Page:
Thursday saw policy makers with the Bank of Japan vote to purchase additional bonds as a means of watering down the Pacific Rim nation's monetary unit, published reports indicate.
Calls to intervene with the yen's strength have grown louder recently while government officials also have dropped hints about imminent action to rein in the monetary unit of the globe's third-biggest economy. The yen has increased to record highs against rival currencies even as the nation continues recovering from the March 11 earthquake and subsequent tsunami that caused large damage to the export reliant economy.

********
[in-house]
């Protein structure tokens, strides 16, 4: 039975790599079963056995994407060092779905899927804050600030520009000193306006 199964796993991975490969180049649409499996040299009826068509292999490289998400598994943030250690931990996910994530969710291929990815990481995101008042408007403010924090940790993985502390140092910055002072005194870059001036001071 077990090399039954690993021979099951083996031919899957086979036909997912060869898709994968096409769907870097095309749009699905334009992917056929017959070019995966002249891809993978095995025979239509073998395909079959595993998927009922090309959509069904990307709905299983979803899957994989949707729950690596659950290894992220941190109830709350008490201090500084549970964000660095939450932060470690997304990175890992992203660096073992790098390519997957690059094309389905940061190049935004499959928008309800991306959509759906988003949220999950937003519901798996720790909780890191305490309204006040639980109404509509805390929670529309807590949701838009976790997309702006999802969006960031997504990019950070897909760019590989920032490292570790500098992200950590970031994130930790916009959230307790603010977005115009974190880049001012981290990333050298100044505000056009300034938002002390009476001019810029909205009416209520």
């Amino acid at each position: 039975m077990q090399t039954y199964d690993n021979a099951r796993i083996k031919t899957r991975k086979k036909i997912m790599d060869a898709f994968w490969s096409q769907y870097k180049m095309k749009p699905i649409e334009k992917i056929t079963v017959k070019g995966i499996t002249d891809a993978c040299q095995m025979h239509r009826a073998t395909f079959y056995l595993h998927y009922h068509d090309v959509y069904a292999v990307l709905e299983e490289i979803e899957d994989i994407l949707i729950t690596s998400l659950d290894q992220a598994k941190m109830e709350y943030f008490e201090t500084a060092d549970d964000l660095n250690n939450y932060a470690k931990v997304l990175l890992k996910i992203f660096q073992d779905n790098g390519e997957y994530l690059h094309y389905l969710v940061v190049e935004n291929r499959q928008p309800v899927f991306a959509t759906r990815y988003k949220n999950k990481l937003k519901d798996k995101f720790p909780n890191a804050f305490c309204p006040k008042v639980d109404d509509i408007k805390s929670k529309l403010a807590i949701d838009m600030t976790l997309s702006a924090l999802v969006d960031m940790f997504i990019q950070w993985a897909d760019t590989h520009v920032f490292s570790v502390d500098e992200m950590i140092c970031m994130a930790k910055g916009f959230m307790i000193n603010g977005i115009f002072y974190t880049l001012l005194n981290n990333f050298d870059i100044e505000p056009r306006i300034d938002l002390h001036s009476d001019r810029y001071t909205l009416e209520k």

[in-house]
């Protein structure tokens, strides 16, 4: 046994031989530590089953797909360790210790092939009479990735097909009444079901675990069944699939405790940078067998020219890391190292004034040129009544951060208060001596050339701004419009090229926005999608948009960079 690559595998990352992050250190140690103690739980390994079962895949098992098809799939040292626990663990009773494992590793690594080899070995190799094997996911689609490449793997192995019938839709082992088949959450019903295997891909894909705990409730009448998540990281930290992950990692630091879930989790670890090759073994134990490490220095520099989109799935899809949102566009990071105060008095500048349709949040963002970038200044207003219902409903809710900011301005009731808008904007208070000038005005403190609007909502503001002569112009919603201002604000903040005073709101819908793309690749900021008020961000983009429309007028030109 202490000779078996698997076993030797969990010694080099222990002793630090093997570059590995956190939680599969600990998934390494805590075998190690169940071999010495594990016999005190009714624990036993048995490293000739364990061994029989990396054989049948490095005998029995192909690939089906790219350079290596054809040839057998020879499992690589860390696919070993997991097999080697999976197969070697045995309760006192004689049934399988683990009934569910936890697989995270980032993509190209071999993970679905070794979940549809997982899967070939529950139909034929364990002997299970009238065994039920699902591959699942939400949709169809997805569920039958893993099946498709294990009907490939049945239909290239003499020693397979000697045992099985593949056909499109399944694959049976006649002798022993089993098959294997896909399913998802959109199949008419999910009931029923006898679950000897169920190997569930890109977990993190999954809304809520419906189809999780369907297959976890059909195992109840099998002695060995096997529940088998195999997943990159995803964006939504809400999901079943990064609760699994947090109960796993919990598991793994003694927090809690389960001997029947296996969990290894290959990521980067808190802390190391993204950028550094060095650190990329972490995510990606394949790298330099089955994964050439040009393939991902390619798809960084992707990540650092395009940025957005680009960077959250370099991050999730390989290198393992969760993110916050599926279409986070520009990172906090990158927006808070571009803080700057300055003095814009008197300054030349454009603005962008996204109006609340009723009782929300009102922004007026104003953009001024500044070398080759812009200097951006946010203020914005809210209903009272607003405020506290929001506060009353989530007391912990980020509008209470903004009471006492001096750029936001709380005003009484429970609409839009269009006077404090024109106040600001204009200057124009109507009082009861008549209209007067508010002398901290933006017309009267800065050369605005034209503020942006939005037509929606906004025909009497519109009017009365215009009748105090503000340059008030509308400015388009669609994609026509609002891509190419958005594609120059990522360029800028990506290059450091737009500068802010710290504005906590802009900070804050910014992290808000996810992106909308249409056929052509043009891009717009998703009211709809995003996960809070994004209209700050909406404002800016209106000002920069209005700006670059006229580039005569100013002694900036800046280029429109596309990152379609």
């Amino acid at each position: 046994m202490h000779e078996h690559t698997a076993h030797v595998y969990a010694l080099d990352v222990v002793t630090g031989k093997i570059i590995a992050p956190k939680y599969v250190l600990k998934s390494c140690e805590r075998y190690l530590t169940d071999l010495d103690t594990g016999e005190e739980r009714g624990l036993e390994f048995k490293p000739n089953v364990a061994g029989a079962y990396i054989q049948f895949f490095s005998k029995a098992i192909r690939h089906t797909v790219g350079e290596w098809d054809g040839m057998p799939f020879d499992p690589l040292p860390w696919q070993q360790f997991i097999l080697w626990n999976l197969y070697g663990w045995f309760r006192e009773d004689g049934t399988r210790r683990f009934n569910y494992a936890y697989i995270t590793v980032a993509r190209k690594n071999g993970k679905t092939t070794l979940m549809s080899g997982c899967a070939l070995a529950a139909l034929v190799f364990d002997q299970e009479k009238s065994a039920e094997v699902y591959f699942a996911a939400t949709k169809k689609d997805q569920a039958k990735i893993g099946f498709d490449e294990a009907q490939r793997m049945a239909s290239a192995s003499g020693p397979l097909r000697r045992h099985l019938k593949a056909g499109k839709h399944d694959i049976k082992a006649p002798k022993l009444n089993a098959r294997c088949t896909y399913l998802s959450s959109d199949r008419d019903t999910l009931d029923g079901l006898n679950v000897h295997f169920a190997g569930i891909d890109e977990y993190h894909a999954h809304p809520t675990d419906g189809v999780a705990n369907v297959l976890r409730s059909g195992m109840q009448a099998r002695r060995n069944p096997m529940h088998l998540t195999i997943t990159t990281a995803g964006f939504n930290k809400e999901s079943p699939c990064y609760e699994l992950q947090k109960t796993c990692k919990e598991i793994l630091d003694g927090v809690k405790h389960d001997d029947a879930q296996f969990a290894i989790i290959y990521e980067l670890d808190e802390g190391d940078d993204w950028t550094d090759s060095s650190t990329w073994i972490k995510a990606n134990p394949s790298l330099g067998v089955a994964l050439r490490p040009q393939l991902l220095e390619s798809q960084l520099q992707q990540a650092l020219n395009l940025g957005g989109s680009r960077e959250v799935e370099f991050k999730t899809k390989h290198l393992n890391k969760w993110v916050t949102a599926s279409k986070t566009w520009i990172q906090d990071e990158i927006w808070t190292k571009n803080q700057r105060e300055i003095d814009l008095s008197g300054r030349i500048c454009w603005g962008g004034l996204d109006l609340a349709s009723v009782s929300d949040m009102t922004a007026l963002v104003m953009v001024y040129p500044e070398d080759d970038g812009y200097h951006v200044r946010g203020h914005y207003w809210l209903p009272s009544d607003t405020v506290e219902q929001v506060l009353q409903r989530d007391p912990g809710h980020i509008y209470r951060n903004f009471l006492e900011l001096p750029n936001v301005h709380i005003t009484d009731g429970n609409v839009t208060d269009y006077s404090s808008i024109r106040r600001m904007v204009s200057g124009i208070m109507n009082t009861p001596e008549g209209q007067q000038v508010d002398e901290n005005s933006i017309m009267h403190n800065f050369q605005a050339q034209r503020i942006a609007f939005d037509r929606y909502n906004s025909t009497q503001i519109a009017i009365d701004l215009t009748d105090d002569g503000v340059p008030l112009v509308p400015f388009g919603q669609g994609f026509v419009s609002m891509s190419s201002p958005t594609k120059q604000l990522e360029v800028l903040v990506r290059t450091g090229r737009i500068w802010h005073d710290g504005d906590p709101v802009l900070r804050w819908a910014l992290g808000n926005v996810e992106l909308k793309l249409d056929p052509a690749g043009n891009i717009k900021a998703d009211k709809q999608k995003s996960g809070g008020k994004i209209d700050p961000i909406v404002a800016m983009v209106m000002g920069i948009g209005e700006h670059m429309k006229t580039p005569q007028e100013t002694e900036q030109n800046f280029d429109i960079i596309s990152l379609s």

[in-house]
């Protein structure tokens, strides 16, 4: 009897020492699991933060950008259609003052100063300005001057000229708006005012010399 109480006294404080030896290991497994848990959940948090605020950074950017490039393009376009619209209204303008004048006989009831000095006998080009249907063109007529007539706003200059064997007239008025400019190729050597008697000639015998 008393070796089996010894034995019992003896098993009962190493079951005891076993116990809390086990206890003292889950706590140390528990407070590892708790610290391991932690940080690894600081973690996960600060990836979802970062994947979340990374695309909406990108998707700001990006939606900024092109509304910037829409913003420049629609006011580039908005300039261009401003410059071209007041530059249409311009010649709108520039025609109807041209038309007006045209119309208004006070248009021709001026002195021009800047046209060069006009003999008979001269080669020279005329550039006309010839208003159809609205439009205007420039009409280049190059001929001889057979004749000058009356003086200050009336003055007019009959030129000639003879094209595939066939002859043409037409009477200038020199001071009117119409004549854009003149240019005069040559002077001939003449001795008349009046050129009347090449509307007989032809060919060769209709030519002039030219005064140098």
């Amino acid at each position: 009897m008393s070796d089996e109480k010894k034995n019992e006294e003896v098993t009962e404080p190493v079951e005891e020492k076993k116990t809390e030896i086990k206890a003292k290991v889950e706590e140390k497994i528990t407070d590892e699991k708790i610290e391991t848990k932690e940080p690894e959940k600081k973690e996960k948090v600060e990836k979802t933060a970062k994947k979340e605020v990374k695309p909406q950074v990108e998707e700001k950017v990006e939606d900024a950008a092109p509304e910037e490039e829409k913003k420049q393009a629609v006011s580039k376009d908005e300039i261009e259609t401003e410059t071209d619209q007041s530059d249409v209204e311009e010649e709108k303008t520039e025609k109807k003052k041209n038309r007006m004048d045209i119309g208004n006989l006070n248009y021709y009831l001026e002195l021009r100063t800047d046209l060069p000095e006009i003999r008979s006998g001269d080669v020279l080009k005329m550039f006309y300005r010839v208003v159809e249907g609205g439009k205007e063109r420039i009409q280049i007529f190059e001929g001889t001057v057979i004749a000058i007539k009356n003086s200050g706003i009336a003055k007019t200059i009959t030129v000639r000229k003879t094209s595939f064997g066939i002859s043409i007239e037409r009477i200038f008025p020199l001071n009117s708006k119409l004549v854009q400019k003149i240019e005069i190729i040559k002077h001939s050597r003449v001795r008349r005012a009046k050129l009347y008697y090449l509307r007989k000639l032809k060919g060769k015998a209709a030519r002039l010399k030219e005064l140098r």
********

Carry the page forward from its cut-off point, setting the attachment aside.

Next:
But despite the intervention, some skeptics remained about the purchase of bonds as the correct method.
"Bringing down long-term interest rates is effective in weakening the yen," chief economist Hideo Kumano with Dai-Ichi Life Research Institute told Reuters. "The BOJ decided to focus on increasing JGB purchases this time, but why didn't they decide to buy JGBs with maturities exceeding two years?"
Thursday's vote will result in Japan buying 5 trillion yen-worth of bonds, which is roughly equal to $65.7 billion, according to The Wall Street Journal. The end result will see the yen abundantly appear in the market.
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